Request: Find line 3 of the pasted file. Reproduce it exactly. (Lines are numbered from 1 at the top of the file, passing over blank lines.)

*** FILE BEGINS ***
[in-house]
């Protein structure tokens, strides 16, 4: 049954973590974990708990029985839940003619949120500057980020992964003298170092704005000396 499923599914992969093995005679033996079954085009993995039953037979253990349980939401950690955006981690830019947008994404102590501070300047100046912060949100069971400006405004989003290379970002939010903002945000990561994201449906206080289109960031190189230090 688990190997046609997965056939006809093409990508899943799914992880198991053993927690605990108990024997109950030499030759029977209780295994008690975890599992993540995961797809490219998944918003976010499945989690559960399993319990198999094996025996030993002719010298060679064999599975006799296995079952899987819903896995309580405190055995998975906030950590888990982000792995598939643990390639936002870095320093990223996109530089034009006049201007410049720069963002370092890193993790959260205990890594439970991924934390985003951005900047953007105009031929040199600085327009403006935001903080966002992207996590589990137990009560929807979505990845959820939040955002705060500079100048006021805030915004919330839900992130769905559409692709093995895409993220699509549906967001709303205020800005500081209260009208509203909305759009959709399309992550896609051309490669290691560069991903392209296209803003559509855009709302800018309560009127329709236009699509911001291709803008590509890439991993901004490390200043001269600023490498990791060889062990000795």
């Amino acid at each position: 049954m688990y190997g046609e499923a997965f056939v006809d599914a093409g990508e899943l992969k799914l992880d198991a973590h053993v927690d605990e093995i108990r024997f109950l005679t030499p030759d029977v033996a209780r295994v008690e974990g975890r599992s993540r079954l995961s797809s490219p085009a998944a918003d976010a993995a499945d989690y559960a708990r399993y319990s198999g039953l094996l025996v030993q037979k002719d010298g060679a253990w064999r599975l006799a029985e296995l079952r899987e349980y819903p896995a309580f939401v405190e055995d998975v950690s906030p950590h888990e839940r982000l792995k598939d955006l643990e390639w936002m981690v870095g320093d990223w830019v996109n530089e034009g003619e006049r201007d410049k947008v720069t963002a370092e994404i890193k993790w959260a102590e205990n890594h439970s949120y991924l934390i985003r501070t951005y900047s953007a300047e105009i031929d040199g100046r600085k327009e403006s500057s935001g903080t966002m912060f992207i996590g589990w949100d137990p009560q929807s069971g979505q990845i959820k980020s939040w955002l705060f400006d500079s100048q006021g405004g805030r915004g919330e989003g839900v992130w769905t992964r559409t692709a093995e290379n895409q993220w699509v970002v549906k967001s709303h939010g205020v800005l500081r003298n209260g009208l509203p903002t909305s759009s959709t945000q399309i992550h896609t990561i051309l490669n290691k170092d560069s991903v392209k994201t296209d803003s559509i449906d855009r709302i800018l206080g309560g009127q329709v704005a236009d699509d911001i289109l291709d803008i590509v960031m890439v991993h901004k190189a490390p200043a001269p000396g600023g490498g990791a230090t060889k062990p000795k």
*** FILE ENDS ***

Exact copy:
């Amino acid at each position: 049954m688990y190997g046609e499923a997965f056939v006809d599914a093409g990508e899943l992969k799914l992880d198991a973590h053993v927690d605990e093995i108990r024997f109950l005679t030499p030759d029977v033996a209780r295994v008690e974990g975890r599992s993540r079954l995961s797809s490219p085009a998944a918003d976010a993995a499945d989690y559960a708990r399993y319990s198999g039953l094996l025996v030993q037979k002719d010298g060679a253990w064999r599975l006799a029985e296995l079952r899987e349980y819903p896995a309580f939401v405190e055995d998975v950690s906030p950590h888990e839940r982000l792995k598939d955006l643990e390639w936002m981690v870095g320093d990223w830019v996109n530089e034009g003619e006049r201007d410049k947008v720069t963002a370092e994404i890193k993790w959260a102590e205990n890594h439970s949120y991924l934390i985003r501070t951005y900047s953007a300047e105009i031929d040199g100046r600085k327009e403006s500057s935001g903080t966002m912060f992207i996590g589990w949100d137990p009560q929807s069971g979505q990845i959820k980020s939040w955002l705060f400006d500079s100048q006021g405004g805030r915004g919330e989003g839900v992130w769905t992964r559409t692709a093995e290379n895409q993220w699509v970002v549906k967001s709303h939010g205020v800005l500081r003298n209260g009208l509203p903002t909305s759009s959709t945000q399309i992550h896609t990561i051309l490669n290691k170092d560069s991903v392209k994201t296209d803003s559509i449906d855009r709302i800018l206080g309560g009127q329709v704005a236009d699509d911001i289109l291709d803008i590509v960031m890439v991993h901004k190189a490390p200043a001269p000396g600023g490498g990791a230090t060889k062990p000795k």